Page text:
USC wins Spawar pact

The Space and Naval Warfare Systems Command (Spawar) last week awarded a $1.7 million contract to the University of Southern California to develop technology that will help further the Defense Advanced Research Projects Agency's Total Information Awareness (TIA) project.

The contract, which is scheduled to run through 2005, was awarded Dec. 18. It calls for the "development of information technologies to aid in detection, classification, identification and tracking of potential foreign terrorists to prevent terrorist acts."

A DARPA Broad Agency Announcement was issued in March to companies and universities to develop research that will allow the federal government and certain intelligence agencies to track and monitor information. Spawar awarded a contract to USC to develop unspecified technologies to complement the TIA project.

"The proposed research should investigate innovative approaches that enable revolutionary advances in science, technology or systems," the original proposal read.

Several TIA components are housed at the Army Intelligence and Security Command's Information Dominance Center. That partnership enables DARPA to maintain its research and development focus while working with the command on testing and evaluation and getting technology into the user's hands as quickly as possible.

"There are currently subsets of the tools and technologies being used by analysts to help us understand if they are useful or not," Robert Popp, deputy director of DARPA's Information Awareness Office, told Federal Computer Week in October.

The TIA project is funded in the fiscal 2003 budget at $10 million, and DOD is developing future funding requirements.

However, the Electronic Privacy Information Center obtained DARPA budget documents and found that although the TIA budget is $10 million, related programs that may become part of the system are funded at $240 million for fiscal 2001 through 2003.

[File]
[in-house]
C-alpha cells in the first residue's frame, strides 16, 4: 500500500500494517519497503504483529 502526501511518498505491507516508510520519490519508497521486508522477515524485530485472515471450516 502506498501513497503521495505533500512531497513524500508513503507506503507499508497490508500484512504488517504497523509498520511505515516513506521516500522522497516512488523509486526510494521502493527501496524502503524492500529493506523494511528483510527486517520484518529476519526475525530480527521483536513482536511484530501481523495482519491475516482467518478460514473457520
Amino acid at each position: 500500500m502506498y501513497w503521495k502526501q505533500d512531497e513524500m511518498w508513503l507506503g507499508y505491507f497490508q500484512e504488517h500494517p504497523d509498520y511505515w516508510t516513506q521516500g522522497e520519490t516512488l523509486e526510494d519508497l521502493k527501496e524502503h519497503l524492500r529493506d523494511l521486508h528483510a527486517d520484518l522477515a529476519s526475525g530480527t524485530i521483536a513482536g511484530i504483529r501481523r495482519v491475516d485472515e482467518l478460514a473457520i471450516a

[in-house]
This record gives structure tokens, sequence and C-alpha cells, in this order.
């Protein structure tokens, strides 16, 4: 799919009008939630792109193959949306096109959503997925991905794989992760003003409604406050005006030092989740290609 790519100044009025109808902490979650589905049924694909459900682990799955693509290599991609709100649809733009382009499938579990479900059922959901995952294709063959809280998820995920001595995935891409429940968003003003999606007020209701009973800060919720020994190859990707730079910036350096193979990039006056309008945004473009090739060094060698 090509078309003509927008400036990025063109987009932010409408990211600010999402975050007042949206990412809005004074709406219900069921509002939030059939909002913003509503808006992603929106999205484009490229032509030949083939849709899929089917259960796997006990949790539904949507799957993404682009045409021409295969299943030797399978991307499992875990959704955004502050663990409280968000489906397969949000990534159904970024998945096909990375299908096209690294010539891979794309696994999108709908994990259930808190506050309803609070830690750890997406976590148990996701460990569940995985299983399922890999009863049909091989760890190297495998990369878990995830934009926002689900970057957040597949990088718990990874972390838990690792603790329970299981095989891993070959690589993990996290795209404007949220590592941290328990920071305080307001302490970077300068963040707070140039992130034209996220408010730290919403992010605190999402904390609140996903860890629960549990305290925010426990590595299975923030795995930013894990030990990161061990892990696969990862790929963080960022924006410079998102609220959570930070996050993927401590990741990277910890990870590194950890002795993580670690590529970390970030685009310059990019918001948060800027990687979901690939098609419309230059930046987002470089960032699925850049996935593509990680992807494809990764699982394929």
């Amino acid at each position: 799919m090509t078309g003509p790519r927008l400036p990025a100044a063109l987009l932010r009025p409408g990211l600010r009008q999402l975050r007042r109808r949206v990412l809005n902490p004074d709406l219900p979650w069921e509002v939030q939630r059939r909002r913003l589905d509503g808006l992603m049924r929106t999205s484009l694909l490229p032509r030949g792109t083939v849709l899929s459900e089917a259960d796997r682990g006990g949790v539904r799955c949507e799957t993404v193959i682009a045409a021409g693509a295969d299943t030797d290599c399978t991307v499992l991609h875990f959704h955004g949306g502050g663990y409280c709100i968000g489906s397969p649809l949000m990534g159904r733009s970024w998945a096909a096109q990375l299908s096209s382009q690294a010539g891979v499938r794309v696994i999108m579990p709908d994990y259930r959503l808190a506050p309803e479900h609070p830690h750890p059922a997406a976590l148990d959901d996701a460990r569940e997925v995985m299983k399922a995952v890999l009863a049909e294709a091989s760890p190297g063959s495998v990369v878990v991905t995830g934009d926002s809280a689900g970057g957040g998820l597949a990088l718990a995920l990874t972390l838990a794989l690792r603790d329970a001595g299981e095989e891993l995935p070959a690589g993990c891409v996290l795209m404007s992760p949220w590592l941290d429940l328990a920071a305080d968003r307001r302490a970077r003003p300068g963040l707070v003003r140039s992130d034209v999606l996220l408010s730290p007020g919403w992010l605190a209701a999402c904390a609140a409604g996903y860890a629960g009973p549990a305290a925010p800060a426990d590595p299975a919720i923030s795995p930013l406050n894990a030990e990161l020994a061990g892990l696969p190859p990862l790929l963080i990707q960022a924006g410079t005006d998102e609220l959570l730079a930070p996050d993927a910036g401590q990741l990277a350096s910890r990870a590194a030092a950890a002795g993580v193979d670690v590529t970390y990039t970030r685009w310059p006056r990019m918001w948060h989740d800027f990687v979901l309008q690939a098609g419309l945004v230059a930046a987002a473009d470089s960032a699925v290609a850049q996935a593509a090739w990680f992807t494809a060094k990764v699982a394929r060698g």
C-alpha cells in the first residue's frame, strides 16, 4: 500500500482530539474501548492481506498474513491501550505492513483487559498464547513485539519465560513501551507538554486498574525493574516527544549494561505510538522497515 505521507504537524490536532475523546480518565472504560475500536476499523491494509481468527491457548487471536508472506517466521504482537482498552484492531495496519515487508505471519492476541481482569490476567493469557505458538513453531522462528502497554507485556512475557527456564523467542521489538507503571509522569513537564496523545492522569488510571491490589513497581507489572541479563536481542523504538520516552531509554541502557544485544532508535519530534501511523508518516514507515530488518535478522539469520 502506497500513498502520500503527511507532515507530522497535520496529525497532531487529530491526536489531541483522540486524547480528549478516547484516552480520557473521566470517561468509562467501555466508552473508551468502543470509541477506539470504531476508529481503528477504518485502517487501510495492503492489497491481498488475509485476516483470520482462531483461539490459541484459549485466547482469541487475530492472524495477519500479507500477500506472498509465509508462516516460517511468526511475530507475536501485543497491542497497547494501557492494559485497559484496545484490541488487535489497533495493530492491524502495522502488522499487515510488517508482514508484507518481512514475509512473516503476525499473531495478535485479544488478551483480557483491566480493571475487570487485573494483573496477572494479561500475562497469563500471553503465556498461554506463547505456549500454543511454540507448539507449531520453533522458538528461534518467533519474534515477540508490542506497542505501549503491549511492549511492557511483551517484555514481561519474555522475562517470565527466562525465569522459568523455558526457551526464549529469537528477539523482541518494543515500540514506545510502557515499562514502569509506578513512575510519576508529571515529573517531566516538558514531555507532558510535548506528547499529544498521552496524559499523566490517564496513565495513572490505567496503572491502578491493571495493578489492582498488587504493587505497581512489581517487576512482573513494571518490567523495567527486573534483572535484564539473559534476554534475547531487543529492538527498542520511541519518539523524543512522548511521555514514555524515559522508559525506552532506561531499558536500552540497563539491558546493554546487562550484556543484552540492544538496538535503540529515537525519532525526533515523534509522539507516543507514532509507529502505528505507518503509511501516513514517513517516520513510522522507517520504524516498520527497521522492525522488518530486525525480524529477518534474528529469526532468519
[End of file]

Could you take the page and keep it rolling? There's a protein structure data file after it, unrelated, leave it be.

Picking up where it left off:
DARPA received more than 170 proposals after issuing the broad agency announcement for the TIA system and is in the process of funding the most relevant ones.


  • Defense
    Soldiers from the Old Guard test the second iteration of the Integrated Visual Augmentation System (IVAS) capability set during an exercise at Fort Belvoir, VA in Fall 2019. Photo by Courtney Bacon

    IVAS and the future of defense acquisition

    The Army’s Integrated Visual Augmentation System has been in the works for years, but the potentially multibillion deal could mark a paradigm shift in how the Defense Department buys and leverages technology.

  • Cybersecurity
    Deputy Secretary of Homeland Security Alejandro Mayorkas  (U.S. Coast Guard photo by Petty Officer 3rd Class Lora Ratliff)

    Mayorkas announces cyber 'sprints' on ransomware, ICS, workforce

    The Homeland Security secretary announced a series of focused efforts to address issues around ransomware, critical infrastructure and the agency's workforce that will all be launched in the coming weeks.

Stay Connected